What can companies do to reduce employee turnover?
It’s not as simple as better snacks in the break room, more bean bag chairs, a weekly dry cleaning service, or company swag.
If it were that easy, we wouldn’t be witnessing this much workplace churn. The truth is, in a world where many companies are implementing remote or hybrid work policies, the perks that employees covet – and the factors that keep employees engaged – are shifting.
Recently, the Wall Street Journal spoke to a group of management experts to learn ways for companies to reinvent their compensation and management practices in order to improve employees’ tenures.
Below are some key themes to consider.
Emphasis On Soft Skills
Making people feel part of a team takes on added importance in a work environment where people don’t often see their coworkers face-to-face.
Consequently, transactional managers are going to struggle when dealing with remote workers compared to their counterparts who excel at building rapport with their colleagues and direct reports.
Upskilling Experienced Employees
Employee development and upskilling is a popular way for companies to engage their staff and grow their capabilities.
This makes sense for inexperienced hires, but don’t discount the value in providing these same resources to employees in the later stages of their careers. Mature workers also crave new challenges and often get pigeon-holed in their roles. Offering them continuous learning opportunities could unlock their potential, and smart companies with this type of “gray-collar” strategy will reap the rewards.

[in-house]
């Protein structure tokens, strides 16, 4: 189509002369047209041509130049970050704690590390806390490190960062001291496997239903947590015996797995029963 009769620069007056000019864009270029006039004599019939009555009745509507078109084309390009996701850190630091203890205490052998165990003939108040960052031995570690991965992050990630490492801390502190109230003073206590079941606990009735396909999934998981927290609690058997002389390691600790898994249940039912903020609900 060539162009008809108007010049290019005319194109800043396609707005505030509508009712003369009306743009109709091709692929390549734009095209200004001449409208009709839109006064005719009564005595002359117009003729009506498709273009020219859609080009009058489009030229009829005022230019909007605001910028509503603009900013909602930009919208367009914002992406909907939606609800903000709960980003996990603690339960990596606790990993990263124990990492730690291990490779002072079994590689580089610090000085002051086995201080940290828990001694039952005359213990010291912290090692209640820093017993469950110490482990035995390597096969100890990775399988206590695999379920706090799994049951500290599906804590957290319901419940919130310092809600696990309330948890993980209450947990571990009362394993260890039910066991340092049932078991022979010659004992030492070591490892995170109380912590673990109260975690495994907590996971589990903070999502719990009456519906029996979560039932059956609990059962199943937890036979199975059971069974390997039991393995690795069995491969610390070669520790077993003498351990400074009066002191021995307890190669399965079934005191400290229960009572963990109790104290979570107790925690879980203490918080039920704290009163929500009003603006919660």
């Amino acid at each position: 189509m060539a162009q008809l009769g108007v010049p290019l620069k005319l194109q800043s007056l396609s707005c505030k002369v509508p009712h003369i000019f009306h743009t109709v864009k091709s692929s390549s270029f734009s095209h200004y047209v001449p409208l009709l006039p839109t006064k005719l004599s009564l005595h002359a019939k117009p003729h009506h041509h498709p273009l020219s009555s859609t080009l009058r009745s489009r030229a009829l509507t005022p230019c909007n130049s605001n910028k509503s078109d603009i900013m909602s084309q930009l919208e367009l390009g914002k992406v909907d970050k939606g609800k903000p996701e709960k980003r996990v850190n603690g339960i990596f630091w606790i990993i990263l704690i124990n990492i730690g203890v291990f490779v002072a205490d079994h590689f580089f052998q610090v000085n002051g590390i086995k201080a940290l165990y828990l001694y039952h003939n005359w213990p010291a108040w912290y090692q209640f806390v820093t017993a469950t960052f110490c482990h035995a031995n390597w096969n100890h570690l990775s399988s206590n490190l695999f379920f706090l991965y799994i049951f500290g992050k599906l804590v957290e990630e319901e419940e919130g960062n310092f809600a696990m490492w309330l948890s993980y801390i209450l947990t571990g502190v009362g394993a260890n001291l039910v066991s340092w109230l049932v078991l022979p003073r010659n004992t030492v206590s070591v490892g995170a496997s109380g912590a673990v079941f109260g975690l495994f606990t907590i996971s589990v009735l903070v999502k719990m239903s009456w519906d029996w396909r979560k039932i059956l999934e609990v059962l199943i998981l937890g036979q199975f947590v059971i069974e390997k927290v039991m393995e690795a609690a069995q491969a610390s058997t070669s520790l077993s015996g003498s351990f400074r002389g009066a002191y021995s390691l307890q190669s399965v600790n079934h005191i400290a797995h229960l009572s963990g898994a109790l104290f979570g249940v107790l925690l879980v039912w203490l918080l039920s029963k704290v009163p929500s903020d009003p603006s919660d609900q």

Open vacation policies and even more traditional PTO plans don’t actually prevent employees from receiving emails while they’re gone. Rather, employees just have a pile of messages in their inbox awaiting them upon their return to work.
Nothing relaxing about that.
With employee burnout rising as the lines between work and home blur, people want to be able to shut it down on holiday without the anxiety of missing critical work alerts.
A great way for companies to give employees this peace of mind is by designating specific periods of time where all staff take time off simultaneously. These structured vacations can go a long way.
The best way for employees to learn about company culture (and adapt to it) is not through orientation or reading a company HR handbook. It’s actually by witnessing workplace norms and learning what is tolerated, rewarded, and celebrated.
These opportunities are less frequent when employees visit the office sporadically. As a result, the onus is on leaders to organize more company-sponsored events. It makes sense that these all-hands get-togethers help lower employee attrition rates.
Interested in other ways to improve employee retention? Read this post about employee mentorship.